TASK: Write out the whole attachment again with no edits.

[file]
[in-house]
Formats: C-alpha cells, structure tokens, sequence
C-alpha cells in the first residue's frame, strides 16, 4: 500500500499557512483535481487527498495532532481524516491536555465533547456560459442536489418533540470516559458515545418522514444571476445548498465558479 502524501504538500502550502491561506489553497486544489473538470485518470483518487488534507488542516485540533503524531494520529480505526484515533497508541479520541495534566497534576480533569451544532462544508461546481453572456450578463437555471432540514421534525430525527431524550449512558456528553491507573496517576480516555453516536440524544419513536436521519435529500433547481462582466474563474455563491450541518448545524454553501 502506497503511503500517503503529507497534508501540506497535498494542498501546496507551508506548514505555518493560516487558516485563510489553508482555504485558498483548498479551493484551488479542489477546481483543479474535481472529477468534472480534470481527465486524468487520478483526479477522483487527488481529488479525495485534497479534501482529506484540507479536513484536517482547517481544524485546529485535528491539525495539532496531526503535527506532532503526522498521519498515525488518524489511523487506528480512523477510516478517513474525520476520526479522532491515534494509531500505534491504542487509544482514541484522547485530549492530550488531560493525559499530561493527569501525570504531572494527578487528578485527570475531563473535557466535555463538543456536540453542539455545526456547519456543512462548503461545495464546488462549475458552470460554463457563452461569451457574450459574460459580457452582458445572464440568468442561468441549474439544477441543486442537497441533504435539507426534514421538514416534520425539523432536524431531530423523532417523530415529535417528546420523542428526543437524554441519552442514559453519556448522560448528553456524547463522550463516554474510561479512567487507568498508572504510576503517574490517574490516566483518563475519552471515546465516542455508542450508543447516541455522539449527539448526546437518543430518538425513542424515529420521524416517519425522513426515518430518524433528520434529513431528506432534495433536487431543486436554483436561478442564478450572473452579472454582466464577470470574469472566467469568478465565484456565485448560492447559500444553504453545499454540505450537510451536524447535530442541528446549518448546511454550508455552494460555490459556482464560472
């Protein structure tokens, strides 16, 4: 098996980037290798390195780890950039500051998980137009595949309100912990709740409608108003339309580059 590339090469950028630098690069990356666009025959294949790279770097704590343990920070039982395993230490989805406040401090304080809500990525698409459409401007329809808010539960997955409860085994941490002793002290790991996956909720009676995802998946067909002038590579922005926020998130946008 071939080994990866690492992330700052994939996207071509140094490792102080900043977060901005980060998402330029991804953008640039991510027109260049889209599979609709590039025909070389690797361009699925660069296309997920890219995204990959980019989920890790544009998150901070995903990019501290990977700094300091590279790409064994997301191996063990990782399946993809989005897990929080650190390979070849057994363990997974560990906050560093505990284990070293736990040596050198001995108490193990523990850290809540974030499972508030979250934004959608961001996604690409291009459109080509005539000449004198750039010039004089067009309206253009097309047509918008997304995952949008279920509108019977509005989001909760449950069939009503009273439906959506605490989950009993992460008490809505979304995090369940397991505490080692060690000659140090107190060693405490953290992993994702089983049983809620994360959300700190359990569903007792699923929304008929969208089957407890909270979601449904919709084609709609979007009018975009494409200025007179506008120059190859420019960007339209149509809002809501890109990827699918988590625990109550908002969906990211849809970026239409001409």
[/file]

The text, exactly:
[in-house]
Formats: C-alpha cells, structure tokens, sequence
C-alpha cells in the first residue's frame, strides 16, 4: 500500500499557512483535481487527498495532532481524516491536555465533547456560459442536489418533540470516559458515545418522514444571476445548498465558479 502524501504538500502550502491561506489553497486544489473538470485518470483518487488534507488542516485540533503524531494520529480505526484515533497508541479520541495534566497534576480533569451544532462544508461546481453572456450578463437555471432540514421534525430525527431524550449512558456528553491507573496517576480516555453516536440524544419513536436521519435529500433547481462582466474563474455563491450541518448545524454553501 502506497503511503500517503503529507497534508501540506497535498494542498501546496507551508506548514505555518493560516487558516485563510489553508482555504485558498483548498479551493484551488479542489477546481483543479474535481472529477468534472480534470481527465486524468487520478483526479477522483487527488481529488479525495485534497479534501482529506484540507479536513484536517482547517481544524485546529485535528491539525495539532496531526503535527506532532503526522498521519498515525488518524489511523487506528480512523477510516478517513474525520476520526479522532491515534494509531500505534491504542487509544482514541484522547485530549492530550488531560493525559499530561493527569501525570504531572494527578487528578485527570475531563473535557466535555463538543456536540453542539455545526456547519456543512462548503461545495464546488462549475458552470460554463457563452461569451457574450459574460459580457452582458445572464440568468442561468441549474439544477441543486442537497441533504435539507426534514421538514416534520425539523432536524431531530423523532417523530415529535417528546420523542428526543437524554441519552442514559453519556448522560448528553456524547463522550463516554474510561479512567487507568498508572504510576503517574490517574490516566483518563475519552471515546465516542455508542450508543447516541455522539449527539448526546437518543430518538425513542424515529420521524416517519425522513426515518430518524433528520434529513431528506432534495433536487431543486436554483436561478442564478450572473452579472454582466464577470470574469472566467469568478465565484456565485448560492447559500444553504453545499454540505450537510451536524447535530442541528446549518448546511454550508455552494460555490459556482464560472
């Protein structure tokens, strides 16, 4: 098996980037290798390195780890950039500051998980137009595949309100912990709740409608108003339309580059 590339090469950028630098690069990356666009025959294949790279770097704590343990920070039982395993230490989805406040401090304080809500990525698409459409401007329809808010539960997955409860085994941490002793002290790991996956909720009676995802998946067909002038590579922005926020998130946008 071939080994990866690492992330700052994939996207071509140094490792102080900043977060901005980060998402330029991804953008640039991510027109260049889209599979609709590039025909070389690797361009699925660069296309997920890219995204990959980019989920890790544009998150901070995903990019501290990977700094300091590279790409064994997301191996063990990782399946993809989005897990929080650190390979070849057994363990997974560990906050560093505990284990070293736990040596050198001995108490193990523990850290809540974030499972508030979250934004959608961001996604690409291009459109080509005539000449004198750039010039004089067009309206253009097309047509918008997304995952949008279920509108019977509005989001909760449950069939009503009273439906959506605490989950009993992460008490809505979304995090369940397991505490080692060690000659140090107190060693405490953290992993994702089983049983809620994360959300700190359990569903007792699923929304008929969208089957407890909270979601449904919709084609709609979007009018975009494409200025007179506008120059190859420019960007339209149509809002809501890109990827699918988590625990109550908002969906990211849809970026239409001409």